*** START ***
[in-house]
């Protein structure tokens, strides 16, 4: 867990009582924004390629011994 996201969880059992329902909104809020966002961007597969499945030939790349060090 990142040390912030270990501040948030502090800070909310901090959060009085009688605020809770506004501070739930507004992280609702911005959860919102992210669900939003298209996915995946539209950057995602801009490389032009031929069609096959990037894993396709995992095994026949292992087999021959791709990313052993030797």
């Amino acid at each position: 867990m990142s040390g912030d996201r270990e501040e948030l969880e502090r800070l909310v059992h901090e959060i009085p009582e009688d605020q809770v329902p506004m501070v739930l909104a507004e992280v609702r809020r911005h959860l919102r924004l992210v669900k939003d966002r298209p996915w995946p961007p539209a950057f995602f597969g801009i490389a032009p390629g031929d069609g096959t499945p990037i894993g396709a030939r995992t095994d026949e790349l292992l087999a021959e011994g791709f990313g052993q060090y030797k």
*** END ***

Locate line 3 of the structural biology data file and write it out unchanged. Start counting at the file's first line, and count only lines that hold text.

């Amino acid at each position: 867990m990142s040390g912030d996201r270990e501040e948030l969880e502090r800070l909310v059992h901090e959060i009085p009582e009688d605020q809770v329902p506004m501070v739930l909104a507004e992280v609702r809020r911005h959860l919102r924004l992210v669900k939003d966002r298209p996915w995946p961007p539209a950057f995602f597969g801009i490389a032009p390629g031929d069609g096959t499945p990037i894993g396709a030939r995992t095994d026949e790349l292992l087999a021959e011994g791709f990313g052993q060090y030797k």